Everyone knows that after an interview with an admissions counselor, you have to send a thank-you note, email or snail-mail. (And if you didn’t know, well, there you go, now you know.) But what about beyond that? Is it okay to email them with general questions you have about the college admissions process? What about if you just want to say hi and you’re excited about the university? Or if you have any questions regarding visiting or interviewing or the campus layout?
Yes. The answer is yes.
Remember, a college admissions officer is there for the students. They will always answer your questions and if they can’t, they’ll direct you to someone who can. Their entire job is to both attract students to their university and choose who will become the next members of the incoming class.
So with that in mind, let’s talk about communication.
Everyone has had both good and terrible experiences with College Confidential, myself included. Sometimes it had great and valuable information that you’re thankful you stumbled upon, and other times you’re almost crying because you’re reading the Chance Me thread and realizing you’re never getting into Princeton (not speaking from personal experience).
But sometimes you have to reel yourself in and realize that no matter how all-knowing and deity-like College Confidential and its posters may seem, it’s just another college forum on the internet, where you never know whether what people are saying is real or not.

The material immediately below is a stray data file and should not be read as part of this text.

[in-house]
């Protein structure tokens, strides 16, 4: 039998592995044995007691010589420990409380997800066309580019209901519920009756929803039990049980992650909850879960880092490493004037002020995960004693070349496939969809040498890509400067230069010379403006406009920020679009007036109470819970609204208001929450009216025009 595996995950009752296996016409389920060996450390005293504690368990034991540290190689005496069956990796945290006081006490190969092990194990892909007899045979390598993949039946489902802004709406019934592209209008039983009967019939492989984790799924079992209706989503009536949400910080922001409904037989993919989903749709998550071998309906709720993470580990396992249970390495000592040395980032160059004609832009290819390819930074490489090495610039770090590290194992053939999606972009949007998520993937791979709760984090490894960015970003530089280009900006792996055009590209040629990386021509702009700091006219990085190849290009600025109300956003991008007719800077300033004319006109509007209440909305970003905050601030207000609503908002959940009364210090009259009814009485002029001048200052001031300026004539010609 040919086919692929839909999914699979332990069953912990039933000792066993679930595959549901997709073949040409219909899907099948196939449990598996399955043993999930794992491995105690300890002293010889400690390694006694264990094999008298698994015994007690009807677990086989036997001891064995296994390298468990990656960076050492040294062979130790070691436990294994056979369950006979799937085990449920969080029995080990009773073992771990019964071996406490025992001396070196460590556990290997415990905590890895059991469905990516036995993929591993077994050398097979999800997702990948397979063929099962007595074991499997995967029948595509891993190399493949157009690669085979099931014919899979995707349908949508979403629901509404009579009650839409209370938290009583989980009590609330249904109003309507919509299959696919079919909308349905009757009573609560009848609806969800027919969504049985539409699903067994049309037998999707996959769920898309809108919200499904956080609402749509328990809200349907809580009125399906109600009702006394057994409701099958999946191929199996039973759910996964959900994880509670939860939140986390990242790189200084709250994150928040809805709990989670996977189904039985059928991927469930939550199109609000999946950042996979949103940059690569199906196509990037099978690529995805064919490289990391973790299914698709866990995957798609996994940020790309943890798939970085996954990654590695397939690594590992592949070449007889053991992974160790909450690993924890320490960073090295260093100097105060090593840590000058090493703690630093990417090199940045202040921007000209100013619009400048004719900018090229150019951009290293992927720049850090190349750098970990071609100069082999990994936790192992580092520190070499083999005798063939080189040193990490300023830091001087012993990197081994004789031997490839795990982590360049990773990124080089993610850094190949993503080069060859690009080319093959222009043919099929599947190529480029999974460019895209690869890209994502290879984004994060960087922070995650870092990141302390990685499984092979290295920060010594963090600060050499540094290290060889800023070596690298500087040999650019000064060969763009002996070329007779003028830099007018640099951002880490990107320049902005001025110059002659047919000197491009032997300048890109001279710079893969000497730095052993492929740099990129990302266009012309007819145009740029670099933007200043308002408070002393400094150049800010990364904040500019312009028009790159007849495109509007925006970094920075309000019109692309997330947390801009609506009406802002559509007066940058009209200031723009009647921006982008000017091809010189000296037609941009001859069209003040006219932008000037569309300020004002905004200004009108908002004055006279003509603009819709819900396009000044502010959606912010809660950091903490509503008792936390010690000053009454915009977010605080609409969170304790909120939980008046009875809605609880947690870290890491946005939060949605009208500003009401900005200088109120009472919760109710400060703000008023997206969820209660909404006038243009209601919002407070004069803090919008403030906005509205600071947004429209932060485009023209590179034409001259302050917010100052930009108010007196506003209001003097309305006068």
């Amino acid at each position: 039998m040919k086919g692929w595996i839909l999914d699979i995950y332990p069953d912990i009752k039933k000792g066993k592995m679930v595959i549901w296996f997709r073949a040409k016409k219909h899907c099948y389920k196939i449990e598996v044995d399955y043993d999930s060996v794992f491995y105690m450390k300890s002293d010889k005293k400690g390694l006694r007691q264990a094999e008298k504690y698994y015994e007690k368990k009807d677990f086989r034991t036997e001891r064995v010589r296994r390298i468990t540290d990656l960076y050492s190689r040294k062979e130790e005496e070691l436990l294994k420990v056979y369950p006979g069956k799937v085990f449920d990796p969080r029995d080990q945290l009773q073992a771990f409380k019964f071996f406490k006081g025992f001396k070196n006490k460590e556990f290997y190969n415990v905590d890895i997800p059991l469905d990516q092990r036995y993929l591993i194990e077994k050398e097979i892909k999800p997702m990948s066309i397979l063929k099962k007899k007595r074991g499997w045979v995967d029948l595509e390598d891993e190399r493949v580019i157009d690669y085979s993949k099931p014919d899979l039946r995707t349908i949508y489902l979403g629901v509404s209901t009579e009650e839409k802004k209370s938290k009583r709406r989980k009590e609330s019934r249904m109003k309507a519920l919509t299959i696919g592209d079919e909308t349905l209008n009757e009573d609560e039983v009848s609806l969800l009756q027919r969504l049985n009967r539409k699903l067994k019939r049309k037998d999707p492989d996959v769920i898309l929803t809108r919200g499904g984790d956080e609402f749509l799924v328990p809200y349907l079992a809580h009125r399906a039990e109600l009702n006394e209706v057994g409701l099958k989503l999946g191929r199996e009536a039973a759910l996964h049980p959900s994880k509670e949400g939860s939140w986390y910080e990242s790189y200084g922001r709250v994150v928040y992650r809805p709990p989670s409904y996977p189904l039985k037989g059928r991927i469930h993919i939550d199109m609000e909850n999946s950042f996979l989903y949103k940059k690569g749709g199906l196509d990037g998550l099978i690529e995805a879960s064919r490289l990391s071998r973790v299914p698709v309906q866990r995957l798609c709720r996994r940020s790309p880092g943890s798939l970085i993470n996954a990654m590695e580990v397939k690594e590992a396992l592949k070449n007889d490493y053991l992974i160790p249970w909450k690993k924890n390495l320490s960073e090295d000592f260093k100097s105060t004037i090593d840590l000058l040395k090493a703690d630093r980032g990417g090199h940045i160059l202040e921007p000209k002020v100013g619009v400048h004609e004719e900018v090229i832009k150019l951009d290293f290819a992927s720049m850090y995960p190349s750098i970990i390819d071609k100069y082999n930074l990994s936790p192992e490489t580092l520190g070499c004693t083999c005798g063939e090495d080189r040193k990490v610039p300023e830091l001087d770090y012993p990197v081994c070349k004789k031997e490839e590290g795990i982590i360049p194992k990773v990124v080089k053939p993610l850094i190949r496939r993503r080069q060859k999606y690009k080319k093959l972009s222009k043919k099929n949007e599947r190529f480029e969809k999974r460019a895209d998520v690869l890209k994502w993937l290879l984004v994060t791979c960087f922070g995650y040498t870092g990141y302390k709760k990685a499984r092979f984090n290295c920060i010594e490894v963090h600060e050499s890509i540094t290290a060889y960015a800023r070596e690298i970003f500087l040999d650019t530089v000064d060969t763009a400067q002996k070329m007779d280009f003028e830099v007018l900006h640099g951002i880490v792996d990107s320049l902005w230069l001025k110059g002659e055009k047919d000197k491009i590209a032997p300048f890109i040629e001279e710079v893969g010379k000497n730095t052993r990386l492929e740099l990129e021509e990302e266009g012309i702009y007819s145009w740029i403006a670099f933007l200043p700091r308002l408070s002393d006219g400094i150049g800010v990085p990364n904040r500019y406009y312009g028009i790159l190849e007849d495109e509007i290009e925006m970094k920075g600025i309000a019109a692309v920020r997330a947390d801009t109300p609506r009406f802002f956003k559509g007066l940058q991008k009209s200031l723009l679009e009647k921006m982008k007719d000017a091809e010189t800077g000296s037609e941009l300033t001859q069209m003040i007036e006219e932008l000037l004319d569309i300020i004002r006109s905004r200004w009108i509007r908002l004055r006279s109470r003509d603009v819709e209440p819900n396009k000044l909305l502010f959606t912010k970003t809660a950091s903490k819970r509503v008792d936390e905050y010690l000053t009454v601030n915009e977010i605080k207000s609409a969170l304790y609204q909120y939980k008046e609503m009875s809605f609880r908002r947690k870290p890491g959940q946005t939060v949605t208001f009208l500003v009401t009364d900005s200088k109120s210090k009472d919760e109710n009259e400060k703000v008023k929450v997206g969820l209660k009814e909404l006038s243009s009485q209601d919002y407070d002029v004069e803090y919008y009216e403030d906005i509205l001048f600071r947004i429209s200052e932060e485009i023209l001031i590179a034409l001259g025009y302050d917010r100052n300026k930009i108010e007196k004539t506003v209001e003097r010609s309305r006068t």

And for that I say, take College Confidential with a grain of salt.
Every math, biology, or US history course is taught differently in each and every school throughout the United States. Which makes it almost impossible to compare the caliber of these subjects and the caliber of these students, especially when trying to make decisions on college admissions.
For that reason, an excellent indicator of mastery in a specific subject is an SAT Subject Test. It allows a standardized measure of achievement across the country and can be a valuable indicator of academic ability, in a way the normal SAT or ACT are not.
So to help navigate the ins and outs of this suite of assessments, here’s a quick and comprehensive guide to all things SAT Subject Test.
When you get lost in the college applications process, it’s so easy to forget about the little things - like sending SAT scores or the CSS profile - while you’re focusing on writing a stellar essay or picking which colleges to apply to.
The absolute worst thing that can happen is you write an absolutely amazing personal statement, craft wonderful descriptions for your activities, work for years for perfect standardized test scores, apply to your dream university… and figure out you didn’t send your SAT scores on time and your application was automatically rejected.
Let’s make sure that doesn’t happen - here’s a handy-dandy guide on some important timelines and deadlines to keep in mind when applying to college to make sure you avoid apocalyptic scenarios.
A few of you may know (at least the seniors that are reading this), that the early decision (ED) and early action (EA) deadlines just passed, most of them being on November 1st.
And I can speak for all us seniors when I say “Hallelujah!” - at least one thing is over. But for the rest of you who are confused as to what applying early to college might mean, here’s a quick rundown of what it is and what it means in terms of both your application process and admission chances. (And no, applying early is not always a binding decision!)